Do you take the time to knit and measure a tension square with your chosen yarn before starting on your latest shiny new knitting project?
Often the answer is a resounding ‘”Pfft no I can’t be bothered with/haven’t got time for that!” – for me and many others.
Sometimes it really won’t make any difference, such as if you’re knitting an item that doesn’t need to fit such as a bag, washcloth, scarf, shawl, or blanket.
Other times you may be knitting a fitted item but you already have experience of your yarn and needle combination. For example you may be knitting a sock, but if you’ve already knitted several pairs in various 4ply yarns you’ll probably be aware generally of how many stitches works for your foot size and preferred fit.
However when it comes to garments fitting to your body (or first-time socks) then I totally recommend a tension square. It doesn’t need to be too big – I usually do around 30stitches and 30 rows then measure it up.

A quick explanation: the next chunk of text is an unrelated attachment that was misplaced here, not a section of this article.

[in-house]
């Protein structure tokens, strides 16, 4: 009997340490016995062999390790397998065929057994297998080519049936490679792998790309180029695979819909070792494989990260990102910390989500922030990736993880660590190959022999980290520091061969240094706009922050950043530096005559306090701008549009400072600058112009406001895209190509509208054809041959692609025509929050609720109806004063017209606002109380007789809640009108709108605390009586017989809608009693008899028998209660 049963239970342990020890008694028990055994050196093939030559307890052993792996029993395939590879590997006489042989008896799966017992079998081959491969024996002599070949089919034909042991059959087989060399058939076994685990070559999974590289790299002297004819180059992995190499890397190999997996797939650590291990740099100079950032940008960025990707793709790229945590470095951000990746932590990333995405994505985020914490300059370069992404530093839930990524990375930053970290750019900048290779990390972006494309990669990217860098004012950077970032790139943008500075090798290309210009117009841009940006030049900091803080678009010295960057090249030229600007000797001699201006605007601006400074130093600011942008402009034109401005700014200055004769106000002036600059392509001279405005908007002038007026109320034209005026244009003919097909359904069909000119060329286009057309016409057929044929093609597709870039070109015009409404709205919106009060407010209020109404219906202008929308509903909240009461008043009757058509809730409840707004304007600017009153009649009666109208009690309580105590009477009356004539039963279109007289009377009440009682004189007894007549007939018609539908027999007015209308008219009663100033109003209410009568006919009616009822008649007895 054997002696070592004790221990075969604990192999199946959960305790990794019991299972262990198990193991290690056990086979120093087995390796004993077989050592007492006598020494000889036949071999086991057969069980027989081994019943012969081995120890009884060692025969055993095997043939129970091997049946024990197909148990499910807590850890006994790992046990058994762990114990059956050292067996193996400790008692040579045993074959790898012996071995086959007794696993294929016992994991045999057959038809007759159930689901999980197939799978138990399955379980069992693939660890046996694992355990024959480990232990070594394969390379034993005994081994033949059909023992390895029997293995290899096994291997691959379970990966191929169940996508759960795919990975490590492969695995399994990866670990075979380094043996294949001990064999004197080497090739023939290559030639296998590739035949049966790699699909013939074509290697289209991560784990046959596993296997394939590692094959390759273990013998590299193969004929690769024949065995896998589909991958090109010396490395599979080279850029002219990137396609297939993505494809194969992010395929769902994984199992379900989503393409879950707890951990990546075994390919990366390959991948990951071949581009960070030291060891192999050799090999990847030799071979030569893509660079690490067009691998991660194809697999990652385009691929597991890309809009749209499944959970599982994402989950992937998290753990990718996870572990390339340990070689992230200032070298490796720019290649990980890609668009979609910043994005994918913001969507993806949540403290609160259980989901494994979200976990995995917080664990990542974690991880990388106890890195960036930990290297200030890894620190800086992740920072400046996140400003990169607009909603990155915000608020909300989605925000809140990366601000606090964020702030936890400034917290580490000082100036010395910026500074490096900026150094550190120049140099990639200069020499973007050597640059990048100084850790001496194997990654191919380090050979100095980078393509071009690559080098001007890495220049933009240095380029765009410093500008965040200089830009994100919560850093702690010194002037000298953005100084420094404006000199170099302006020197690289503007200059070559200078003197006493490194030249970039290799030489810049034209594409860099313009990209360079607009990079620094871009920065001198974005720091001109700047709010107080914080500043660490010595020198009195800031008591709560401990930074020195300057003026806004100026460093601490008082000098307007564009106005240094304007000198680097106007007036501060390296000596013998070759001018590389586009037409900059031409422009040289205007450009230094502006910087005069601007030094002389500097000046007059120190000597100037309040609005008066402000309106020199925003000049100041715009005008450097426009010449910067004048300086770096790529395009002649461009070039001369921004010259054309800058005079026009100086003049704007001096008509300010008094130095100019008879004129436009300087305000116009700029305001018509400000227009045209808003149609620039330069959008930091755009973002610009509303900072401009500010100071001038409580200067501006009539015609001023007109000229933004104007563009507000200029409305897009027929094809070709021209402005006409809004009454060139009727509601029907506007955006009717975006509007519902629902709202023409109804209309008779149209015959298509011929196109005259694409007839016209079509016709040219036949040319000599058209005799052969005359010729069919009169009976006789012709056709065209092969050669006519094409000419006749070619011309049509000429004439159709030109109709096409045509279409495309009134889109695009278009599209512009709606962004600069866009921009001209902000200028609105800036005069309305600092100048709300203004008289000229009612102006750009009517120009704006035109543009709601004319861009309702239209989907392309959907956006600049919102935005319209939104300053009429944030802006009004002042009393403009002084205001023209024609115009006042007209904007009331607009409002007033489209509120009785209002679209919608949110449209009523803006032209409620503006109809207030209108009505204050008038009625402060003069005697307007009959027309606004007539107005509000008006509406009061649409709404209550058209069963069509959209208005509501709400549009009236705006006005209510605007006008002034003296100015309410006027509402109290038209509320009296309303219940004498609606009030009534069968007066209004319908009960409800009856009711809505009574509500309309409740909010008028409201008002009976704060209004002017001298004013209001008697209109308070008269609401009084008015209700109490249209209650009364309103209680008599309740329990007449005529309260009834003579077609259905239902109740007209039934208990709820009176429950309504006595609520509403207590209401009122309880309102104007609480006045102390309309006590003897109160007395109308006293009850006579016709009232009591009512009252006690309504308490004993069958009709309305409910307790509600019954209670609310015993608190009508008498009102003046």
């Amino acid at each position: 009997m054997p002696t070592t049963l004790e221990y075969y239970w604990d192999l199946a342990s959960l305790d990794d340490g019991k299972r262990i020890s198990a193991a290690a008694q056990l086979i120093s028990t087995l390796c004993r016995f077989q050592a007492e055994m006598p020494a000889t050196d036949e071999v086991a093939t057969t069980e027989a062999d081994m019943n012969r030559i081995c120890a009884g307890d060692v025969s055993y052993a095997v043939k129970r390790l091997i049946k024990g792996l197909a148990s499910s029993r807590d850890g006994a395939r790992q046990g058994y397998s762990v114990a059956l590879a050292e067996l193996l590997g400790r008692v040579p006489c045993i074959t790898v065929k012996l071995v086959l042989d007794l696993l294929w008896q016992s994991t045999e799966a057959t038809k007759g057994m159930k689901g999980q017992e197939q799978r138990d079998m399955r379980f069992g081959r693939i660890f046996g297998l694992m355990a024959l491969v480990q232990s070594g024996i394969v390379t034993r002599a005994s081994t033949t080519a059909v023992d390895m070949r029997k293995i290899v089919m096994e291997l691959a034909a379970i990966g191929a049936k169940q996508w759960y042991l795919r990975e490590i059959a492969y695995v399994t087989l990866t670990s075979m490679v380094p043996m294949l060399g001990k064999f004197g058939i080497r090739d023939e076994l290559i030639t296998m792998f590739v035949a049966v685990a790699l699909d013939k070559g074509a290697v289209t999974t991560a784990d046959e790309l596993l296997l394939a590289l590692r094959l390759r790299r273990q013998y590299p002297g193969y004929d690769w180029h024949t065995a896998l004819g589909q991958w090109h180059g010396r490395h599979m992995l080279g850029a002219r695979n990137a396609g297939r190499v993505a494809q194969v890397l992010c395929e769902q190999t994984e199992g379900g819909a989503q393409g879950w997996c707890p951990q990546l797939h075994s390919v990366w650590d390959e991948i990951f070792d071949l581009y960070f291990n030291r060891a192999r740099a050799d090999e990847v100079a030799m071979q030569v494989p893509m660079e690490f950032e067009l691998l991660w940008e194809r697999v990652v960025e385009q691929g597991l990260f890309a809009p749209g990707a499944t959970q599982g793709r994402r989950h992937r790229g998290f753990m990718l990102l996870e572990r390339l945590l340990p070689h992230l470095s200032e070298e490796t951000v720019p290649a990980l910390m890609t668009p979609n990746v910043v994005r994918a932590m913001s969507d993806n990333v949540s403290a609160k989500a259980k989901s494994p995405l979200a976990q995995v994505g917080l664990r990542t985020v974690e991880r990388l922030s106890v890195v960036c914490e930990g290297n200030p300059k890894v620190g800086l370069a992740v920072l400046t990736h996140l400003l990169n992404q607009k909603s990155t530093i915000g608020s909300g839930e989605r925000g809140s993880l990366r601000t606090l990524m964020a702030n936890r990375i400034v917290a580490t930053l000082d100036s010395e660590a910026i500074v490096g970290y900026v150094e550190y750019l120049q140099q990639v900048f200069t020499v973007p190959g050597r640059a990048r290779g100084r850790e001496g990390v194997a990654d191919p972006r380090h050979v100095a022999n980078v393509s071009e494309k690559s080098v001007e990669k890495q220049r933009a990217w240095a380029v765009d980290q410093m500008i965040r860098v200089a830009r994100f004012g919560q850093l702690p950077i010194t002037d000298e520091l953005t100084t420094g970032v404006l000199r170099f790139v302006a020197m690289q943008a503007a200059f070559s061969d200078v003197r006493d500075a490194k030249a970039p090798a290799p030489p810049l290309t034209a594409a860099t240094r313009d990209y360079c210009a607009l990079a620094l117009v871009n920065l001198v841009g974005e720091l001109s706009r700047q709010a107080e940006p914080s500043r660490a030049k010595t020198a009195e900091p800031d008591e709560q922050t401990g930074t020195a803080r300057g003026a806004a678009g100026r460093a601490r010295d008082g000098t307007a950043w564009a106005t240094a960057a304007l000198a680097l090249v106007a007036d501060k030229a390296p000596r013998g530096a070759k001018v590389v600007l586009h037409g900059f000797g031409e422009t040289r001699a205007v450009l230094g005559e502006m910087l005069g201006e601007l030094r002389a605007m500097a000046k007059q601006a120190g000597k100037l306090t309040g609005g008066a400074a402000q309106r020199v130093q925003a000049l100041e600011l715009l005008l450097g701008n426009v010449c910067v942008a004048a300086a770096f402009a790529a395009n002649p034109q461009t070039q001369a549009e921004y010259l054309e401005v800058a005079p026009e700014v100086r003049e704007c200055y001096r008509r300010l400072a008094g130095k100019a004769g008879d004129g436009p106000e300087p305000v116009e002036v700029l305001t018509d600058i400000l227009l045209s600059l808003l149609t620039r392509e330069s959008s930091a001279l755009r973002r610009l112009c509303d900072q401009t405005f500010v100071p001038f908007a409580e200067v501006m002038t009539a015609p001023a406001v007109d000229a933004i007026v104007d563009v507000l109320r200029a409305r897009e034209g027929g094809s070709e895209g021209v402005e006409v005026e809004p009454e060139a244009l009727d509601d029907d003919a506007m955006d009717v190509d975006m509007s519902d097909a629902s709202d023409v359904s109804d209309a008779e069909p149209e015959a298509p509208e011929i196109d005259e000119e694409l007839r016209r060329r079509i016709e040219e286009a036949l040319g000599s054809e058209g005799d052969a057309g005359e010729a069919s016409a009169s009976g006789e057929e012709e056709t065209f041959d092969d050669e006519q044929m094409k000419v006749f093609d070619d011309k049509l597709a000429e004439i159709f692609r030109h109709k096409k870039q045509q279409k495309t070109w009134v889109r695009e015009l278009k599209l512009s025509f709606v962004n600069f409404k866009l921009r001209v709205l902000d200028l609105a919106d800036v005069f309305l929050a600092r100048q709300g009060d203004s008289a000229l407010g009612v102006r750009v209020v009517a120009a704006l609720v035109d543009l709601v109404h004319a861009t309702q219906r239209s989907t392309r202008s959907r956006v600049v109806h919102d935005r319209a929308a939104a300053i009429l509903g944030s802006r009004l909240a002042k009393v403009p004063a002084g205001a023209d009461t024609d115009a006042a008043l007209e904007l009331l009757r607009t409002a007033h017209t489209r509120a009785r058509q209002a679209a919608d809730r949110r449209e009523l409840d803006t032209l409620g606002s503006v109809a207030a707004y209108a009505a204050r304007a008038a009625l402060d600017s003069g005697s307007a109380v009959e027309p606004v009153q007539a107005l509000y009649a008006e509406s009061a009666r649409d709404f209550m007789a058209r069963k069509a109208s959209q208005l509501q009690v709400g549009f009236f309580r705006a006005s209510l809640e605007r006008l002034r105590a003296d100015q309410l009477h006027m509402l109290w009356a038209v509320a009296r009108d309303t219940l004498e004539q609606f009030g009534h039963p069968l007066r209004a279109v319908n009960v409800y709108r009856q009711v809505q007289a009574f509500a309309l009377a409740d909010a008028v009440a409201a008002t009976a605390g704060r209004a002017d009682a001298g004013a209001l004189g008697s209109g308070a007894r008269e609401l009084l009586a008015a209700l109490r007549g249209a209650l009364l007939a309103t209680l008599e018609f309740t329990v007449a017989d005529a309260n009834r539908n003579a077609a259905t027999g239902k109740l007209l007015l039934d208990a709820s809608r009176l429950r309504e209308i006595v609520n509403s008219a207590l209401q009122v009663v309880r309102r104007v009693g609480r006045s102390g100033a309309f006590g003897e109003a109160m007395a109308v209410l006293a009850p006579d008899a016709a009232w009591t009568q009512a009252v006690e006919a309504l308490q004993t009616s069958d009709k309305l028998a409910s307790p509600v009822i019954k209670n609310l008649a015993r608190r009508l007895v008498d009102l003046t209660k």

What it does for you is give you an idea of the finished drape of your yarn using that stitch and needle size.
If it’s too solid you can go up a needle size and try a few more rows – this is usually apparent after the first handful of rows, so I have been known to knit a couple of garter stitch rows in the new needle size then restart the pattern to measure for the gauge, without ripping back what I’ve already knitted!
If it’s too loose you can go down a needle size and try a few more rows.
I find swatching essential when designing new patterns for our yarns. I will often end up with a rectangle of knitting including 4 or 5 different pattern sections, made from trying out different stitches from my stitch directories. The yarn type, weight, and colour variegation will work with some stitch patterns much better than others, and this can only be seen by taking the time and effort to swatch. Much better to spend time on a small piece of knitting than full project size.
Our gorgeous cotton boucle yarn is a prime example of a yarn I would recommend that you swatch before launching into a large project. It’s classed as a 4ply (fingering) yarn but because of the slubs it knits up much more comfortably as a light Double Knitting (light worsted) weight.
I recommend 4mm needles and a little square first, so you can end up with a beautiful drapey garment that you want to wear all summer!